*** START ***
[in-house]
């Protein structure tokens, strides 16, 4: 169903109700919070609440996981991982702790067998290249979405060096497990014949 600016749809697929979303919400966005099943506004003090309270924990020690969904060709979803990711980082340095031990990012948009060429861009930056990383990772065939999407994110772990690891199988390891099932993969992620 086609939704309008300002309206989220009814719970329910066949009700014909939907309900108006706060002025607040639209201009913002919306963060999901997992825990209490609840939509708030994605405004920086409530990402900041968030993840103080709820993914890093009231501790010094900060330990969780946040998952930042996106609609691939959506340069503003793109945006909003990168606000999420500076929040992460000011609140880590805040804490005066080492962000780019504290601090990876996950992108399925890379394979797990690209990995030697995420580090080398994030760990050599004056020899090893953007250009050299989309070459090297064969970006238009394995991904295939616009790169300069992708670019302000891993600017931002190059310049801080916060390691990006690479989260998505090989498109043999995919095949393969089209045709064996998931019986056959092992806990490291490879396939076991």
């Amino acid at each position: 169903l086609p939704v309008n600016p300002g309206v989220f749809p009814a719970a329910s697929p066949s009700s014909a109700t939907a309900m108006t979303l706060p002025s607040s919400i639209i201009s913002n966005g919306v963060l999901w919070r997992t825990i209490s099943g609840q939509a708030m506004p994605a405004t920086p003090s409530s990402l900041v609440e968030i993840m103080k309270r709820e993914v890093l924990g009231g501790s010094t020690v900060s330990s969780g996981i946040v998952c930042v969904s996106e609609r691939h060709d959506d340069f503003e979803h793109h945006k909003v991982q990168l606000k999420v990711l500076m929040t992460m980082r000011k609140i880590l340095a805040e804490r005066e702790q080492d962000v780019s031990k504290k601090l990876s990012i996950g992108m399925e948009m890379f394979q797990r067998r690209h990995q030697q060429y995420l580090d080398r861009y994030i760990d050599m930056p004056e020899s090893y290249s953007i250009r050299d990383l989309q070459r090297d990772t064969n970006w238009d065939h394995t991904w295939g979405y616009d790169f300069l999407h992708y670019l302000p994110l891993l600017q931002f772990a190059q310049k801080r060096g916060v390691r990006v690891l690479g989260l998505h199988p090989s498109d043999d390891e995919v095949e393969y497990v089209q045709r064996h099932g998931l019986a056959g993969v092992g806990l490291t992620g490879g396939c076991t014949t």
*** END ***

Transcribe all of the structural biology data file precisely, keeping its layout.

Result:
[in-house]
């Protein structure tokens, strides 16, 4: 169903109700919070609440996981991982702790067998290249979405060096497990014949 600016749809697929979303919400966005099943506004003090309270924990020690969904060709979803990711980082340095031990990012948009060429861009930056990383990772065939999407994110772990690891199988390891099932993969992620 086609939704309008300002309206989220009814719970329910066949009700014909939907309900108006706060002025607040639209201009913002919306963060999901997992825990209490609840939509708030994605405004920086409530990402900041968030993840103080709820993914890093009231501790010094900060330990969780946040998952930042996106609609691939959506340069503003793109945006909003990168606000999420500076929040992460000011609140880590805040804490005066080492962000780019504290601090990876996950992108399925890379394979797990690209990995030697995420580090080398994030760990050599004056020899090893953007250009050299989309070459090297064969970006238009394995991904295939616009790169300069992708670019302000891993600017931002190059310049801080916060390691990006690479989260998505090989498109043999995919095949393969089209045709064996998931019986056959092992806990490291490879396939076991």
């Amino acid at each position: 169903l086609p939704v309008n600016p300002g309206v989220f749809p009814a719970a329910s697929p066949s009700s014909a109700t939907a309900m108006t979303l706060p002025s607040s919400i639209i201009s913002n966005g919306v963060l999901w919070r997992t825990i209490s099943g609840q939509a708030m506004p994605a405004t920086p003090s409530s990402l900041v609440e968030i993840m103080k309270r709820e993914v890093l924990g009231g501790s010094t020690v900060s330990s969780g996981i946040v998952c930042v969904s996106e609609r691939h060709d959506d340069f503003e979803h793109h945006k909003v991982q990168l606000k999420v990711l500076m929040t992460m980082r000011k609140i880590l340095a805040e804490r005066e702790q080492d962000v780019s031990k504290k601090l990876s990012i996950g992108m399925e948009m890379f394979q797990r067998r690209h990995q030697q060429y995420l580090d080398r861009y994030i760990d050599m930056p004056e020899s090893y290249s953007i250009r050299d990383l989309q070459r090297d990772t064969n970006w238009d065939h394995t991904w295939g979405y616009d790169f300069l999407h992708y670019l302000p994110l891993l600017q931002f772990a190059q310049k801080r060096g916060v390691r990006v690891l690479g989260l998505h199988p090989s498109d043999d390891e995919v095949e393969y497990v089209q045709r064996h099932g998931l019986a056959g993969v092992g806990l490291t992620g490879g396939c076991t014949t």